We tell families now that they need to designate one family member to communicate with nursing staff. In the units visitors are controlled much more strictly than on the floors which is a free for all at times. If you believe your nsg care may be hampered by all the distractions by all means take control of the individual situation you find yourself in.I do that now all the time. I often ask family members to leave the room when I need to start a very difficult IV.I do not want or need to hear everybody's IV experiences...I do not want to have to say excuse me a bunch of times...i do not want to trip over them as I dispose of my sharps and clean up and it goes on and on. It also adds a ton of extra time to my day and some other patient is always in line next for my services.
You are 100 percent correct..we need to fix this problem but too many people are worried about the customer model that common sense goes out the window.
- Sep 19, '12 by AKreaderI have never worked at a hospital that had visiting hours -- both hospitals I have worked at believe that the patient's family is of vital importance to the healing (or dying) process. If there is a problem with too many people in the room - speak up. As far as everyone asking you questions, be careful how you answer and who you answer to. There should be one delegated family member: spouse, parent, etc. Friends and visitors should go to them only. You may find yourself in trouble should you give too much information out to the wrong people, even if they are friends of the patient.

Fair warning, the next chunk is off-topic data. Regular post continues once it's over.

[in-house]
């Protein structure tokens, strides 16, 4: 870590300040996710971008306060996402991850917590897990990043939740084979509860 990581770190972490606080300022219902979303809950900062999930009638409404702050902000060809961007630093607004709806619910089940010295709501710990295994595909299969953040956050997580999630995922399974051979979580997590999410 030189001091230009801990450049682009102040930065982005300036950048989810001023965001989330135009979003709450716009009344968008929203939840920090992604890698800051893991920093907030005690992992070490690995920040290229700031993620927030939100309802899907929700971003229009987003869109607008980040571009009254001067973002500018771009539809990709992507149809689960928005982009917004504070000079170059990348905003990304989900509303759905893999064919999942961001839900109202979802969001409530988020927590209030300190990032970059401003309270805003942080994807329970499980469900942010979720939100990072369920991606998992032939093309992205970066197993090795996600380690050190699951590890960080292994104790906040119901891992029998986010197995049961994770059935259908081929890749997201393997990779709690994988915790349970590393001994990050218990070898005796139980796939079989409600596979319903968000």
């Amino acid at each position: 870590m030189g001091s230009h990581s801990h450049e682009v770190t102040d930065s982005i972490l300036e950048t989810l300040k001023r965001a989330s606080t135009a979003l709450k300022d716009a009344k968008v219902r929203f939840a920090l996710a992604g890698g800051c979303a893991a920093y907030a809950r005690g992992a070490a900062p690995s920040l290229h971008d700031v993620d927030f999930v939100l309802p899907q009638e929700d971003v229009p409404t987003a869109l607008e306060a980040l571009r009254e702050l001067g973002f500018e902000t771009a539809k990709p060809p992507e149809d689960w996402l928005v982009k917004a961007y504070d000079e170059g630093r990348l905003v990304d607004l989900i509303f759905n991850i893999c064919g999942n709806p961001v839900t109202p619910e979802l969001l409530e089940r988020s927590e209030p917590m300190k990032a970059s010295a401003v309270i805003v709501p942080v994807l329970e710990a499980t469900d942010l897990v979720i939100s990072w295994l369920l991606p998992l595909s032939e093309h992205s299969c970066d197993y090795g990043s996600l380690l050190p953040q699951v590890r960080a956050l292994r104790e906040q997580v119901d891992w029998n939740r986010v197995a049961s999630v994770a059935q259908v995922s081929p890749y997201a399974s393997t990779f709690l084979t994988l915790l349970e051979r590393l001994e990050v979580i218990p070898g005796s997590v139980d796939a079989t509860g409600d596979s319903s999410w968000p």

In short...Get over it. If you were in the hospital, you would want your family with you -- whenever you wanted them. Not between the hours of whatever your hospital deems best.
- Sep 19, '12 by dirtyhippiegirlI can see both sides of the coin. My mother spent her last few months in and out of tiny country hospital ICUs that had very strict visiting hours -- hugely inconvenient when you have to drive several hours to spend maybe an hour with your loved one before visiting hours are over for the night. My grandfather died in such a hospital. It was a bit mortifying to be rushed out of his room a few minutes after he was taken off the ventilator (and not expected to live for more than a few hours longer) because visiting hours were over. We pleaded, and the RN finally made an exception for his children to be there when he passed.